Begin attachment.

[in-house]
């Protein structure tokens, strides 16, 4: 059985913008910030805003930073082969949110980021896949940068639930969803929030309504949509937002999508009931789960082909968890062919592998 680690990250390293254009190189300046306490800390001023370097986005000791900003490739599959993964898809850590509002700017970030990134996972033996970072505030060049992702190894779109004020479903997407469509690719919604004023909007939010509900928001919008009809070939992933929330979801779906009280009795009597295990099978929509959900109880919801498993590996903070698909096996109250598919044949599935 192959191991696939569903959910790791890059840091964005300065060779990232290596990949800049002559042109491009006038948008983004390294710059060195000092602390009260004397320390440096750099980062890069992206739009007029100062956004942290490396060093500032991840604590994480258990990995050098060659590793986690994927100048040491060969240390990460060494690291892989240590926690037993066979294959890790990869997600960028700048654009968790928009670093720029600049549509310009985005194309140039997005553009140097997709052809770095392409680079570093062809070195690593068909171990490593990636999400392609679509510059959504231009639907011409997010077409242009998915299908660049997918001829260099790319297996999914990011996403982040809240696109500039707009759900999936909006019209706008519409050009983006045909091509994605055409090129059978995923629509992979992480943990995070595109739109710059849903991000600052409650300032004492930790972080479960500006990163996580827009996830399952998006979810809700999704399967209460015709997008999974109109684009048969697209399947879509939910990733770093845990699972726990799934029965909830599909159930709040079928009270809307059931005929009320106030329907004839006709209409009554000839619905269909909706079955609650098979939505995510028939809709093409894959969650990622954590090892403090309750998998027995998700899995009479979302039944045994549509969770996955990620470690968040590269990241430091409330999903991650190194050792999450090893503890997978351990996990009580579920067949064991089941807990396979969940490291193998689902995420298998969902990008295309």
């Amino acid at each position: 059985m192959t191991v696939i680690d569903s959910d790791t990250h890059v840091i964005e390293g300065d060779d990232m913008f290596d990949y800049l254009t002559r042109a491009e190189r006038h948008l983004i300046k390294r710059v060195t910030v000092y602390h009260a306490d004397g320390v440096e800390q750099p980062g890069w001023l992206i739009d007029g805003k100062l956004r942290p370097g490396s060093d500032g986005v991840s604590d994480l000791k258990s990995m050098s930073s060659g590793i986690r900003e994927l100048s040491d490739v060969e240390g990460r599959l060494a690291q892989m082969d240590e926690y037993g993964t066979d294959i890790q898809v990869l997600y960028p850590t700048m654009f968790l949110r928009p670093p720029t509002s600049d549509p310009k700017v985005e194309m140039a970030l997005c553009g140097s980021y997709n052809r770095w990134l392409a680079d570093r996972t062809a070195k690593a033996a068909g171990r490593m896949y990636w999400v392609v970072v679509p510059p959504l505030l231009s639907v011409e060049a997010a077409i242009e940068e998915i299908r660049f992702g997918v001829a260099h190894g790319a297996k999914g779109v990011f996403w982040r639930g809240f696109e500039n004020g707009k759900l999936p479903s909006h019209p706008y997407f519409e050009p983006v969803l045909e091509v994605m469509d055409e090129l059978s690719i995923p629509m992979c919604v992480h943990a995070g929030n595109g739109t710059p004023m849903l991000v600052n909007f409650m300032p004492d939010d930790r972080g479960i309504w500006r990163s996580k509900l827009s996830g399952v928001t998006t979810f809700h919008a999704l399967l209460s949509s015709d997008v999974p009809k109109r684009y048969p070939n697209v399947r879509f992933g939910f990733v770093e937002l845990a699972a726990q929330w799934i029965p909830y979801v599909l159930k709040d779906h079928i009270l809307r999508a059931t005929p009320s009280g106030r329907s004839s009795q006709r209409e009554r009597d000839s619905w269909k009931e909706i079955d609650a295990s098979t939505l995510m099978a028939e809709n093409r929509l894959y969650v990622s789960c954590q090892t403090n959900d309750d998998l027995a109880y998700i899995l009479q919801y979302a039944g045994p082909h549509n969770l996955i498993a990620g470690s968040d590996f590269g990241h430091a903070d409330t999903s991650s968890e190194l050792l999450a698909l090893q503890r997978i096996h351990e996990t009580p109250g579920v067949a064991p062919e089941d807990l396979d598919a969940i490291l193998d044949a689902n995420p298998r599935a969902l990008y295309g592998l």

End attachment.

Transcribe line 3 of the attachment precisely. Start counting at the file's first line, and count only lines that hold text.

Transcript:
């Amino acid at each position: 059985m192959t191991v696939i680690d569903s959910d790791t990250h890059v840091i964005e390293g300065d060779d990232m913008f290596d990949y800049l254009t002559r042109a491009e190189r006038h948008l983004i300046k390294r710059v060195t910030v000092y602390h009260a306490d004397g320390v440096e800390q750099p980062g890069w001023l992206i739009d007029g805003k100062l956004r942290p370097g490396s060093d500032g986005v991840s604590d994480l000791k258990s990995m050098s930073s060659g590793i986690r900003e994927l100048s040491d490739v060969e240390g990460r599959l060494a690291q892989m082969d240590e926690y037993g993964t066979d294959i890790q898809v990869l997600y960028p850590t700048m654009f968790l949110r928009p670093p720029t509002s600049d549509p310009k700017v985005e194309m140039a970030l997005c553009g140097s980021y997709n052809r770095w990134l392409a680079d570093r996972t062809a070195k690593a033996a068909g171990r490593m896949y990636w999400v392609v970072v679509p510059p959504l505030l231009s639907v011409e060049a997010a077409i242009e940068e998915i299908r660049f992702g997918v001829a260099h190894g790319a297996k999914g779109v990011f996403w982040r639930g809240f696109e500039n004020g707009k759900l999936p479903s909006h019209p706008y997407f519409e050009p983006v969803l045909e091509v994605m469509d055409e090129l059978s690719i995923p629509m992979c919604v992480h943990a995070g929030n595109g739109t710059p004023m849903l991000v600052n909007f409650m300032p004492d939010d930790r972080g479960i309504w500006r990163s996580k509900l827009s996830g399952v928001t998006t979810f809700h919008a999704l399967l209460s949509s015709d997008v999974p009809k109109r684009y048969p070939n697209v399947r879509f992933g939910f990733v770093e937002l845990a699972a726990q929330w799934i029965p909830y979801v599909l159930k709040d779906h079928i009270l809307r999508a059931t005929p009320s009280g106030r329907s004839s009795q006709r209409e009554r009597d000839s619905w269909k009931e909706i079955d609650a295990s098979t939505l995510m099978a028939e809709n093409r929509l894959y969650v990622s789960c954590q090892t403090n959900d309750d998998l027995a109880y998700i899995l009479q919801y979302a039944g045994p082909h549509n969770l996955i498993a990620g470690s968040d590996f590269g990241h430091a903070d409330t999903s991650s968890e190194l050792l999450a698909l090893q503890r997978i096996h351990e996990t009580p109250g579920v067949a064991p062919e089941d807990l396979d598919a969940i490291l193998d044949a689902n995420p298998r599935a969902l990008y295309g592998l």